Skin lightening: London businesses fined £168,000 for selling illegal cosmetics

By Lucy Whitehouse contact

- Last updated on GMT

Skin lightening: London businesses fined £168,000 for selling illegal cosmetics
A total of 15 cosmetics businesses across London were collectively fined £168,579 in 2016 for the supply and retail of unsafe cosmetics products, according to new figures published by London Trading Standards.

According to the body, which represents the 33 Local Authority Trading Standards services in the London region, the majority of the prosecutions concerned the supply of skin lightening products that contained unacceptably high levels of skin bleaching agents.

These were predominantly seen in prohibited levels of hydroquinone, mercury and corticosteroids. In addition, the trade body notes, labelling breaches and lack of traceability was also an issue.

The prolonged use of such products can result in a host of health problems from skin thinning and discoloration to organ damage, and even cancer in the long run​,” the LTS states.

Highest amount of bleach ever found

According to the LTS, one of the products discovered in the co-ordinated London-wide campaign last year, Grace Due, contained 18% of the bleaching agent hydroquinone, which is believed to be the highest amount ever found by trading standards in such products.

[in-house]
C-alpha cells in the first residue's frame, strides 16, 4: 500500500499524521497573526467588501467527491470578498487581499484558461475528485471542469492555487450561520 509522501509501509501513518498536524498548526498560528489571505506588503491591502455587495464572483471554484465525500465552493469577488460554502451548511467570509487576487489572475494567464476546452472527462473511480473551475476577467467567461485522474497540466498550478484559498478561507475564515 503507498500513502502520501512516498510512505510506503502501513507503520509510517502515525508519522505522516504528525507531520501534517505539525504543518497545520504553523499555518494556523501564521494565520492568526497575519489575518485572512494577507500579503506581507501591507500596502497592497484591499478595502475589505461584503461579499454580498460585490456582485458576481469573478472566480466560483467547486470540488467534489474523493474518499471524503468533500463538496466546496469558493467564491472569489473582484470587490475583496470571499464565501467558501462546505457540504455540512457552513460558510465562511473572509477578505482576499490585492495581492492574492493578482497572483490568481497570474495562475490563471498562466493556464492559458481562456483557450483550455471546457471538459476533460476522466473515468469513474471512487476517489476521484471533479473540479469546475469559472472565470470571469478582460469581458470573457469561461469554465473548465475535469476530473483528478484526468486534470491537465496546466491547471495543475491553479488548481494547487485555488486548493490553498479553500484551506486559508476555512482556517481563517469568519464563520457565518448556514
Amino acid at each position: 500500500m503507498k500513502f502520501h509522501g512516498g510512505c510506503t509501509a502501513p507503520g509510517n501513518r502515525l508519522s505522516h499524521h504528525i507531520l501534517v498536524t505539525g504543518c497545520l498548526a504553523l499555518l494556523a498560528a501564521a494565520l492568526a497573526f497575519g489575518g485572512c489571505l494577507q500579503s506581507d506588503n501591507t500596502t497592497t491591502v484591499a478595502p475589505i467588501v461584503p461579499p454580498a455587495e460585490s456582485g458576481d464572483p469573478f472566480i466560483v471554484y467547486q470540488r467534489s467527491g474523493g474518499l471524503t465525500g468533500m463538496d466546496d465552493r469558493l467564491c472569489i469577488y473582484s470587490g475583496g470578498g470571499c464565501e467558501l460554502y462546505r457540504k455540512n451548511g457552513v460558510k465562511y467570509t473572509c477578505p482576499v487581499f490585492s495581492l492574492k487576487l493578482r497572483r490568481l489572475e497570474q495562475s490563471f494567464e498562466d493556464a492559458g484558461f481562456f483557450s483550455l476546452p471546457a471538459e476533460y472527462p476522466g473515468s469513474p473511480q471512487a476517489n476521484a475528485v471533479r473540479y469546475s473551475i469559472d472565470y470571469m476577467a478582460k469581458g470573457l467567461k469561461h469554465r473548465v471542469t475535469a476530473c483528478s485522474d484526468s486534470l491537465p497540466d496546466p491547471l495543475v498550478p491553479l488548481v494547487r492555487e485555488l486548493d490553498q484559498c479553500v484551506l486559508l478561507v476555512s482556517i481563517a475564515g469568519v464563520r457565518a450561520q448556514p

Toxic mercury was also uncovered in the campaign: one soap product, Faiza Beauty Cream, contained 0.54% of the substance.

The results were achieved by five London boroughs who prosecuted a total of 17 individual Directors along with their 15 companies. The average penalty was £11,239.

Slipping through the ‘net

According to research by the LTS’s Regional Intelligence Service, illegal cosmetics sales are happening online as well as in stores.

The service found at least 15 online sellers of prohibited skin lightening products, using eBay as their platform. The body is currently making efforts to locate and tackle these sellers.

Steve Playle, a spokesperson for London Trading Standards has suggested that online retail will be the big battleground moving forward.

“Moving forward in 2017, we will be checking more online sellers to ensure such damaging products are not being made available,”​ he said.

The body has called for reports from concerned consumers, noting that anyone who has purchased a cream they think could be banned should stop using it immediately and report it to their local Trading Standards team. This can be done via the LTS’s reporting tool online.

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